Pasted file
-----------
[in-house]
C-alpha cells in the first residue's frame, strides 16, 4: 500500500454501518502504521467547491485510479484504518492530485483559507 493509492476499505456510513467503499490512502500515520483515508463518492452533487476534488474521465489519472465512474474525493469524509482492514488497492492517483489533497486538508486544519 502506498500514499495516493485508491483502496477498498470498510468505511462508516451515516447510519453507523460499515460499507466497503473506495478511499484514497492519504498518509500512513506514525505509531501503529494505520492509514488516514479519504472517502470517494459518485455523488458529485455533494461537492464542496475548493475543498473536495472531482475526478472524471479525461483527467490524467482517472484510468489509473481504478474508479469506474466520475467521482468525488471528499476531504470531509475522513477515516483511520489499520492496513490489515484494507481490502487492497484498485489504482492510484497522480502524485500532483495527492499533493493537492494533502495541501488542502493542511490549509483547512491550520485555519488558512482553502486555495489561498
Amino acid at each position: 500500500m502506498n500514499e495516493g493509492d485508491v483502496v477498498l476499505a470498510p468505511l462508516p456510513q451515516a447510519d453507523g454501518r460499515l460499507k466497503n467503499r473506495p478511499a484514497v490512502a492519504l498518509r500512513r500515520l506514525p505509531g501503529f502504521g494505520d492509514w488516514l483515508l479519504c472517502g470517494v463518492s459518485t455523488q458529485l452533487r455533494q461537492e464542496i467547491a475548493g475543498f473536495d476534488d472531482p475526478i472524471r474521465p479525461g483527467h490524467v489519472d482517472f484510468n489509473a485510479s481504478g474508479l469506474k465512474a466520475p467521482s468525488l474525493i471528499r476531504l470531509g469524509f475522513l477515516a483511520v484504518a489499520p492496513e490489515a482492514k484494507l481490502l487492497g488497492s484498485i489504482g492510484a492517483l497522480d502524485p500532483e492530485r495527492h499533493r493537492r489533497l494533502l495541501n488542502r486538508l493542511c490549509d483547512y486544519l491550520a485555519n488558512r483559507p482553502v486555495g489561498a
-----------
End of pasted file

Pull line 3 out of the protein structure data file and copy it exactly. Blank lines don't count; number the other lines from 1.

Amino acid at each position: 500500500m502506498n500514499e495516493g493509492d485508491v483502496v477498498l476499505a470498510p468505511l462508516p456510513q451515516a447510519d453507523g454501518r460499515l460499507k466497503n467503499r473506495p478511499a484514497v490512502a492519504l498518509r500512513r500515520l506514525p505509531g501503529f502504521g494505520d492509514w488516514l483515508l479519504c472517502g470517494v463518492s459518485t455523488q458529485l452533487r455533494q461537492e464542496i467547491a475548493g475543498f473536495d476534488d472531482p475526478i472524471r474521465p479525461g483527467h490524467v489519472d482517472f484510468n489509473a485510479s481504478g474508479l469506474k465512474a466520475p467521482s468525488l474525493i471528499r476531504l470531509g469524509f475522513l477515516a483511520v484504518a489499520p492496513e490489515a482492514k484494507l481490502l487492497g488497492s484498485i489504482g492510484a492517483l497522480d502524485p500532483e492530485r495527492h499533493r493537492r489533497l494533502l495541501n488542502r486538508l493542511c490549509d483547512y486544519l491550520a485555519n488558512r483559507p482553502v486555495g489561498a